With social media, television and the accessibility of the internet children are exposed to what is considered beautiful very early in life. Often, although we may not realise it we reinforce these standards of beauty when we tell a little girl ‘oh you are so cute’ or ‘you look beautiful in that dress’ or even when we tell a little boy what a ‘handsome young man he is’. As we make each of these statements we indicate, unconsciously to these children that we value them for their looks and that their looks are something worthy of praise. While we are not saying that you should stop telling children that they are beautiful (body positivity is important and everyone is beautiful), it is important to ensure that they are made to understand that their self-worth is not solely dependent on their looks.
With so many unrealistic expectations placed on the human body based on what the socially prescribed ‘ideal’ might be, it is no wonder that many of us, especially kids who do not fit that ideal, deal with self-esteem issues. What parents need to explain to kids is that, there is no ideal or one true way that they are meant to look. They are beautiful as they are. However, keep in mind that societal pressure and peer pressure will ask them to conform and make them want to conform and that wearing makeup and wanting to wear the latest fashions is not all bad. The problem arises when you see 13 year olds requesting for facial fillers and laser skin resurfacing treatments for their birthday presents.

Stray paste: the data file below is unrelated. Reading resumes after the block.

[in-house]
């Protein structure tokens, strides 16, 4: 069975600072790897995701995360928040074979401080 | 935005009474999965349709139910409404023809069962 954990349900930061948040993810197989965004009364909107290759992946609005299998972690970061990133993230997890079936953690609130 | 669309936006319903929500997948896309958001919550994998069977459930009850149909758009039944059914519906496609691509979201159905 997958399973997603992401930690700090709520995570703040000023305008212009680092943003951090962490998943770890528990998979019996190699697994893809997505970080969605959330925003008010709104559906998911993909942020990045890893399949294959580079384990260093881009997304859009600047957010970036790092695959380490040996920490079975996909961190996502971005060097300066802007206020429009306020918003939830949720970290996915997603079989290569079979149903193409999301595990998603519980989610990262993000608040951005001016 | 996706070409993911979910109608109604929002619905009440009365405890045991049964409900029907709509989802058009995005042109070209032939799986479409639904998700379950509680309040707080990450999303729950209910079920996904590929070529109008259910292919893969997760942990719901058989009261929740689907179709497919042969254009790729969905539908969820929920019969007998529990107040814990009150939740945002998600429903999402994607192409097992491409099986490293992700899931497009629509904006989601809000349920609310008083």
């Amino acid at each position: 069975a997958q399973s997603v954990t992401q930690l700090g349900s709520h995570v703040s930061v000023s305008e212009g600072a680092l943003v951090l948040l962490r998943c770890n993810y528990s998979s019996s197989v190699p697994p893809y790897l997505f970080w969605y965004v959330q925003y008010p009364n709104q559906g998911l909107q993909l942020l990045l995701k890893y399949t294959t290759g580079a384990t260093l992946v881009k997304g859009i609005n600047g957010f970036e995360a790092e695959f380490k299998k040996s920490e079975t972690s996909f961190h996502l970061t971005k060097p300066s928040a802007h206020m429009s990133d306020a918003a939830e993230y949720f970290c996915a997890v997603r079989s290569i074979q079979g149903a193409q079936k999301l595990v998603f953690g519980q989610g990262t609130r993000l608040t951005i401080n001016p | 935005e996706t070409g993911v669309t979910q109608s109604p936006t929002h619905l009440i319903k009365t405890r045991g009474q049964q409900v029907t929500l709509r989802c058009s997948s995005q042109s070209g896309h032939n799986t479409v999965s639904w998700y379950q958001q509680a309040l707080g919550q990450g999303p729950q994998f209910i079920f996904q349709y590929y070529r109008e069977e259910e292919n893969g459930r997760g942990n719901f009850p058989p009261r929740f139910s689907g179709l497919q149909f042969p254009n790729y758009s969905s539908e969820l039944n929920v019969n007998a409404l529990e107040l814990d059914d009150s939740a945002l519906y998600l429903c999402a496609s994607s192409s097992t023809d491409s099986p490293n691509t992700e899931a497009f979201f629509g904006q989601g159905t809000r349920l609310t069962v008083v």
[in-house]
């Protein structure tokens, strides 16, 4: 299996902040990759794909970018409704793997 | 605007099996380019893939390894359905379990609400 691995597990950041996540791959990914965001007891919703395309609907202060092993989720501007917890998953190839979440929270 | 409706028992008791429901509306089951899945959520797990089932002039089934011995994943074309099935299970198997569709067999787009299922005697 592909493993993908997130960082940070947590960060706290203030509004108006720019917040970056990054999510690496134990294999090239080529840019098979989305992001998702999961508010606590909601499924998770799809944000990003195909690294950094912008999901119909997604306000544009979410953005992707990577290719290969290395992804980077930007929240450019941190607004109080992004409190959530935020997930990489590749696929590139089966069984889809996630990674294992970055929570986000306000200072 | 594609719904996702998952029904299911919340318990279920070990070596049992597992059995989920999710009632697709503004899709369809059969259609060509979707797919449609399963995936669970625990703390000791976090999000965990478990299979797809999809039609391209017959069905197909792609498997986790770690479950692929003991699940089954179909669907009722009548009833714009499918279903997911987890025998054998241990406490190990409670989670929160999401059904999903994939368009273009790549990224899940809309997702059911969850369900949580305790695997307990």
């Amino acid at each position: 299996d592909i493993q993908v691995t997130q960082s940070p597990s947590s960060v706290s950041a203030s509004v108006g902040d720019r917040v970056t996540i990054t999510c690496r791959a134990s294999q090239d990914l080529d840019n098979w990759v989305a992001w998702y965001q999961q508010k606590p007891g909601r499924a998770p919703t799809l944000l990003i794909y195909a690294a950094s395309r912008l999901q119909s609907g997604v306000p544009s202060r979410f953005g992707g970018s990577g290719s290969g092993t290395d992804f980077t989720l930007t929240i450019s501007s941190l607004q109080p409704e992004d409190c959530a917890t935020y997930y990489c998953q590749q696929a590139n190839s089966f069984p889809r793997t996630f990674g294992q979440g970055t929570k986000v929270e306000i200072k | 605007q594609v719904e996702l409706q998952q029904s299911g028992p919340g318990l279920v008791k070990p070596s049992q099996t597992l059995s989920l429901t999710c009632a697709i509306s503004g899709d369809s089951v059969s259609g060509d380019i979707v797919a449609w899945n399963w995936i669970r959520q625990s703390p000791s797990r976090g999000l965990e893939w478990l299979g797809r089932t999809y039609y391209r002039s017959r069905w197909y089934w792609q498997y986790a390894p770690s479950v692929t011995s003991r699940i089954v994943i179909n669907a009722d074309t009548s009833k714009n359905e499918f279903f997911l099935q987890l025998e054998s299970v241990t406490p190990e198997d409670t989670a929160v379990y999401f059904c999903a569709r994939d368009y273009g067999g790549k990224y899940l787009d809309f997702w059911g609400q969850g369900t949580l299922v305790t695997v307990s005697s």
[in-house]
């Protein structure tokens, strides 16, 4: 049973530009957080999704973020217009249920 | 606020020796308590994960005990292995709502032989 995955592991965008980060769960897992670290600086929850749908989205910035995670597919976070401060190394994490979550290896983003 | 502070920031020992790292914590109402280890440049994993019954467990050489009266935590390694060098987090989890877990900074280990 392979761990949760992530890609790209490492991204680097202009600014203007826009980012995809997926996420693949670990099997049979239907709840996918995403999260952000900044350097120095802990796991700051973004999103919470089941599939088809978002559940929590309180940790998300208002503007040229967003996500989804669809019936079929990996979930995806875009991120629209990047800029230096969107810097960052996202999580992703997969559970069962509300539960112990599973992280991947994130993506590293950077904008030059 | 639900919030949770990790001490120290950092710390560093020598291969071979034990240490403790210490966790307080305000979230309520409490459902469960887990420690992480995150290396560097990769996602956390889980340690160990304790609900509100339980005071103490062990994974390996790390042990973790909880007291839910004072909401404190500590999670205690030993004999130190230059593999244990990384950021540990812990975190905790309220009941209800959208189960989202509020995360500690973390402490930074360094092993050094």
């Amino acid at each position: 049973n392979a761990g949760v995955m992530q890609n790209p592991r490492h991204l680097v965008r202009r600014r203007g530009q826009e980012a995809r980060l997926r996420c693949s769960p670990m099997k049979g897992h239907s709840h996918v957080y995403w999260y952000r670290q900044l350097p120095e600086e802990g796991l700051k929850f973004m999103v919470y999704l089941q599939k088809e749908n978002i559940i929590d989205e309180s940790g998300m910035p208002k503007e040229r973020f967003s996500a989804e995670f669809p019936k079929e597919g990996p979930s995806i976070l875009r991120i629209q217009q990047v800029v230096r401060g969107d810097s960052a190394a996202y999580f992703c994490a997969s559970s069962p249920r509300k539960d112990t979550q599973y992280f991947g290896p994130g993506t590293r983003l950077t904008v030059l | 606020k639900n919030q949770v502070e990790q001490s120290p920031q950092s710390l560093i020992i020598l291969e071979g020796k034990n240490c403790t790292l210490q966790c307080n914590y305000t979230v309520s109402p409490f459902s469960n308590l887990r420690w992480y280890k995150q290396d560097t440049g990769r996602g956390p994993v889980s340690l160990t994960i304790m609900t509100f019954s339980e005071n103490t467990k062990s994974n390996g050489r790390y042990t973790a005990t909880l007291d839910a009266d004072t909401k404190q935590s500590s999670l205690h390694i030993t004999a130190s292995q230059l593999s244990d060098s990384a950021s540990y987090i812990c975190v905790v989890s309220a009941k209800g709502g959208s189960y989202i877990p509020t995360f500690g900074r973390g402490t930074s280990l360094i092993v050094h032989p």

While laser skin resurfacing treatment can help cover acne scars, the problem arises when these suitable treatments become the norm.
Makeup is okay
Teach your daughters that wearing some make up to enhance her features is fine – if it gives her confidence and makes her feel comfortable, But, also teach her that she should not have to use make up to feel beautiful. Explain to her and help herself see herself as beautiful as she is. The easiest way to do this is to set an example yourself.
Set an example
Kids pick up on everything adults say. If you are constantly criticising yourself and how you look your kids will follow suit and become obsessed with their looks. Instead praise them for having their father’s eyes, grandma’s smile and for their liveliness of spirit and active mind. Shower them with complements that show them how capable they are and that allow them to measure and value their worth in terms of what they can do and who they are as opposed to how they look.